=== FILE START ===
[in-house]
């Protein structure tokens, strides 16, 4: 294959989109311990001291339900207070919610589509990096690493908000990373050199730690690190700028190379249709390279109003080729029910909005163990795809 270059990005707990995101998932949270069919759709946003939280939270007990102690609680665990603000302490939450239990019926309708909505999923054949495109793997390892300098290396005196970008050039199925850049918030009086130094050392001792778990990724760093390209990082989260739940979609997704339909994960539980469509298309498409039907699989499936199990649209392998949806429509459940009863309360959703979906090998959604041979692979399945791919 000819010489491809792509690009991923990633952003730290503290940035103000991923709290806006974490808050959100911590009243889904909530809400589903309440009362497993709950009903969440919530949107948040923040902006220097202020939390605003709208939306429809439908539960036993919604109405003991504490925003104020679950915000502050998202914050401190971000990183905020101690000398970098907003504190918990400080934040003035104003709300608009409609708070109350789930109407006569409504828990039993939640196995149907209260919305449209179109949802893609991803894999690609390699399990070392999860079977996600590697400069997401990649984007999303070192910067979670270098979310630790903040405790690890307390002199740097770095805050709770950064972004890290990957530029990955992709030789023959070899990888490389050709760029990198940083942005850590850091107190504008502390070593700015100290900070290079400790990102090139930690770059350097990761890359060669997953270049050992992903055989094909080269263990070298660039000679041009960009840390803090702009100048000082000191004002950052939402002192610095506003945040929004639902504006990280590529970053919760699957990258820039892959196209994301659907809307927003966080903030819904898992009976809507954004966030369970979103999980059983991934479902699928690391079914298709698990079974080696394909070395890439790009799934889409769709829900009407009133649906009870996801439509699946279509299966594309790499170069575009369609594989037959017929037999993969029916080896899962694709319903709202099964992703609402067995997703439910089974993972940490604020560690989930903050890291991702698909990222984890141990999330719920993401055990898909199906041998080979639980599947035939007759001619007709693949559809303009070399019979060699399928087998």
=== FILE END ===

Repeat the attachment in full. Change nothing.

[in-house]
């Protein structure tokens, strides 16, 4: 294959989109311990001291339900207070919610589509990096690493908000990373050199730690690190700028190379249709390279109003080729029910909005163990795809 270059990005707990995101998932949270069919759709946003939280939270007990102690609680665990603000302490939450239990019926309708909505999923054949495109793997390892300098290396005196970008050039199925850049918030009086130094050392001792778990990724760093390209990082989260739940979609997704339909994960539980469509298309498409039907699989499936199990649209392998949806429509459940009863309360959703979906090998959604041979692979399945791919 000819010489491809792509690009991923990633952003730290503290940035103000991923709290806006974490808050959100911590009243889904909530809400589903309440009362497993709950009903969440919530949107948040923040902006220097202020939390605003709208939306429809439908539960036993919604109405003991504490925003104020679950915000502050998202914050401190971000990183905020101690000398970098907003504190918990400080934040003035104003709300608009409609708070109350789930109407006569409504828990039993939640196995149907209260919305449209179109949802893609991803894999690609390699399990070392999860079977996600590697400069997401990649984007999303070192910067979670270098979310630790903040405790690890307390002199740097770095805050709770950064972004890290990957530029990955992709030789023959070899990888490389050709760029990198940083942005850590850091107190504008502390070593700015100290900070290079400790990102090139930690770059350097990761890359060669997953270049050992992903055989094909080269263990070298660039000679041009960009840390803090702009100048000082000191004002950052939402002192610095506003945040929004639902504006990280590529970053919760699957990258820039892959196209994301659907809307927003966080903030819904898992009976809507954004966030369970979103999980059983991934479902699928690391079914298709698990079974080696394909070395890439790009799934889409769709829900009407009133649906009870996801439509699946279509299966594309790499170069575009369609594989037959017929037999993969029916080896899962694709319903709202099964992703609402067995997703439910089974993972940490604020560690989930903050890291991702698909990222984890141990999330719920993401055990898909199906041998080979639980599947035939007759001619007709693949559809303009070399019979060699399928087998």